To daydream again

Recovery requires courageous remodeling of the pleasure-reward pathway. This mesolimbic system, in neuroscience terms, is a pathway of neurons that we rely on every day. It’s what drives the mouse to forage, the frog to call out for a mate into the night, and prioritizes our pleasure-seeking lifestyles. The pursuit of happiness. Typically, this sets up a system of checks and balances of pleasure and pain that motivates us. And it works, until something easier and faster comes along.

Chemicals have hollowed out an unhealthy trench of neural circuitry in my brain that seems like an obvious way to numb out stress. More convenient, too, because it’s path of least resistance. Sobriety is like carving out a new route with a spoon. Positive experiences in sobriety fire off new neurons or reignite old ones, slowly creating new neural networks to redirect the stream of life away from the trough of addiction. I’ve fallen back into that pit many times. Somehow, I thought it will be comfortable. But where I expected a goose-down mattress I found a craggy bed of rocks.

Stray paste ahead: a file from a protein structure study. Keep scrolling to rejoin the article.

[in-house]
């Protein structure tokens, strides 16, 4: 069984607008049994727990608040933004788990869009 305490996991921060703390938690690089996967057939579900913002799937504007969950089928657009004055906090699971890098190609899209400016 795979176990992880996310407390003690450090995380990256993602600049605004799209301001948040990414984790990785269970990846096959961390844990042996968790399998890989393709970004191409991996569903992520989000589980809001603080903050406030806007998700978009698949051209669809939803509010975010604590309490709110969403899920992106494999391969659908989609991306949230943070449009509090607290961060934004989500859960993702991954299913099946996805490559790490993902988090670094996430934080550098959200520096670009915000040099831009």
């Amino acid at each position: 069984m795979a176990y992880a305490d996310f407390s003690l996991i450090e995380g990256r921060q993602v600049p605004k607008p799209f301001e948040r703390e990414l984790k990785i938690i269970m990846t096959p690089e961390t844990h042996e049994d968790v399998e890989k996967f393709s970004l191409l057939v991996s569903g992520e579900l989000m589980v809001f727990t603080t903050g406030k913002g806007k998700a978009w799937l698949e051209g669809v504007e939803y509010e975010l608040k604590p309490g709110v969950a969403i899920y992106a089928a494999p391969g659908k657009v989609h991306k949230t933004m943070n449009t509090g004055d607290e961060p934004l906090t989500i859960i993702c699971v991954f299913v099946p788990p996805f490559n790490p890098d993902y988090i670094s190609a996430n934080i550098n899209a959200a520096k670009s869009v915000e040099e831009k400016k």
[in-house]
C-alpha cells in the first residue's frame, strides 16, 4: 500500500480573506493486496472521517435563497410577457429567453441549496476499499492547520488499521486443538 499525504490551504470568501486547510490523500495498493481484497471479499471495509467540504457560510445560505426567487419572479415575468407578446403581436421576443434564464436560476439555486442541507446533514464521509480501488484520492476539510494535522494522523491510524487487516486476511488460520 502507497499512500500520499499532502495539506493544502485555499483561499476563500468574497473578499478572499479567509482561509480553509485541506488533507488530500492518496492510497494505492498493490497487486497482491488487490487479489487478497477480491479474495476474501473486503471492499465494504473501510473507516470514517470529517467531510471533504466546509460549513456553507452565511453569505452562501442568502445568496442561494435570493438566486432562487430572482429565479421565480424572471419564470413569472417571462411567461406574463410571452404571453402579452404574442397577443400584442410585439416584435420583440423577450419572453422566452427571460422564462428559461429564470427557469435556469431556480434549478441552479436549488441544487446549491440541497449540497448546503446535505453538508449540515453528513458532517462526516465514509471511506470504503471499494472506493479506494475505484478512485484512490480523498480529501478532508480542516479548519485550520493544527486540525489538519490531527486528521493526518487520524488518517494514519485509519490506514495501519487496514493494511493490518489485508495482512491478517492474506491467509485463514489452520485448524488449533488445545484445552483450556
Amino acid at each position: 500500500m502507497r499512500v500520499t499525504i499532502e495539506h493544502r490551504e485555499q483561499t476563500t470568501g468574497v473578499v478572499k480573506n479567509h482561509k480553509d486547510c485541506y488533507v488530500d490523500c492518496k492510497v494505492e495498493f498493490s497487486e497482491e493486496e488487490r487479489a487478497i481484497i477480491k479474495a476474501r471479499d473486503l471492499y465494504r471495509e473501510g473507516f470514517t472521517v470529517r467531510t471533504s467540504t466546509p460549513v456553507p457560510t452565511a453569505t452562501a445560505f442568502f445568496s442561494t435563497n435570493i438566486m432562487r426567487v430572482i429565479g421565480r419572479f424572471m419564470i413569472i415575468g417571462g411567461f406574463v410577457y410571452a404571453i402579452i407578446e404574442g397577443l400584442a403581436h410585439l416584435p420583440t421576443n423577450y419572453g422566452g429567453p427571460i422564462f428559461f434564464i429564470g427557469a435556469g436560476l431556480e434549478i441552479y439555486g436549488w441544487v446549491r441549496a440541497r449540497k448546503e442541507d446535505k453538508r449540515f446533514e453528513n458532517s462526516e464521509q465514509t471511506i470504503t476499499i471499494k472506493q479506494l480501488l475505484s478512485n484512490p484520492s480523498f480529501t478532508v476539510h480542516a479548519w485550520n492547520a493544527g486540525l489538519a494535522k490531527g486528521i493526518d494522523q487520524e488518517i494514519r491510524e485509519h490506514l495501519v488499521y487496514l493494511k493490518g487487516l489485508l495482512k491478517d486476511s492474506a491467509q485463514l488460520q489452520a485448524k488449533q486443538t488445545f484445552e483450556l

I am learning not to let my failures define me. Success starts when I wake up and decide what kind of day I’m going to have. Setting it up right seems to be key. Before engaging with any technology, I set aside time to perform little rituals to keep myself in the right state of mind – making the bed, meditating, eating a good breakfast, etc. That keeps the chaos of the outside world from dictating my thoughts and emotions. I don’t always need to see someone else’s depiction of life – sometimes reading the book myself is better than watching the film. It also leaves a little room to daydream. That’s how this star-gazer sees it, anyway.